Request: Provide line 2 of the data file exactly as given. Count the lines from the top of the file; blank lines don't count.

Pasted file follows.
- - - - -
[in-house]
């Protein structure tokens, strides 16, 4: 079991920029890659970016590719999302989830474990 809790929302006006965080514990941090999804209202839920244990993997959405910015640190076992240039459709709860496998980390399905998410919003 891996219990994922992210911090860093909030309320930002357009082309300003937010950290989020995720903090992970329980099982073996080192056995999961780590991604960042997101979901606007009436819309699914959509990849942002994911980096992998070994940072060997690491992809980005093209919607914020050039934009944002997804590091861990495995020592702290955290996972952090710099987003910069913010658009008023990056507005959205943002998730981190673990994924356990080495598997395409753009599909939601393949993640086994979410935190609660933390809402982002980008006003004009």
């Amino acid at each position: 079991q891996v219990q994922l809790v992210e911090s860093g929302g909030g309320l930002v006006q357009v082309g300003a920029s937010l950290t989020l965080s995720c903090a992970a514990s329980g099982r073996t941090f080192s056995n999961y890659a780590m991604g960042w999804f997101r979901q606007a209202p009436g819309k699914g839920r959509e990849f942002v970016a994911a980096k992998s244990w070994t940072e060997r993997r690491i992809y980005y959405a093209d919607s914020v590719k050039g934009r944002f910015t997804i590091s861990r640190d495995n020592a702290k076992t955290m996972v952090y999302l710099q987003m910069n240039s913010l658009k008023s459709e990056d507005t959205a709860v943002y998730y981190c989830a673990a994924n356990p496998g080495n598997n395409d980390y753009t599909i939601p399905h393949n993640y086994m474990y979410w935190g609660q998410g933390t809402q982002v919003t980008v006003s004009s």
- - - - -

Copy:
């Protein structure tokens, strides 16, 4: 079991920029890659970016590719999302989830474990 809790929302006006965080514990941090999804209202839920244990993997959405910015640190076992240039459709709860496998980390399905998410919003 891996219990994922992210911090860093909030309320930002357009082309300003937010950290989020995720903090992970329980099982073996080192056995999961780590991604960042997101979901606007009436819309699914959509990849942002994911980096992998070994940072060997690491992809980005093209919607914020050039934009944002997804590091861990495995020592702290955290996972952090710099987003910069913010658009008023990056507005959205943002998730981190673990994924356990080495598997395409753009599909939601393949993640086994979410935190609660933390809402982002980008006003004009």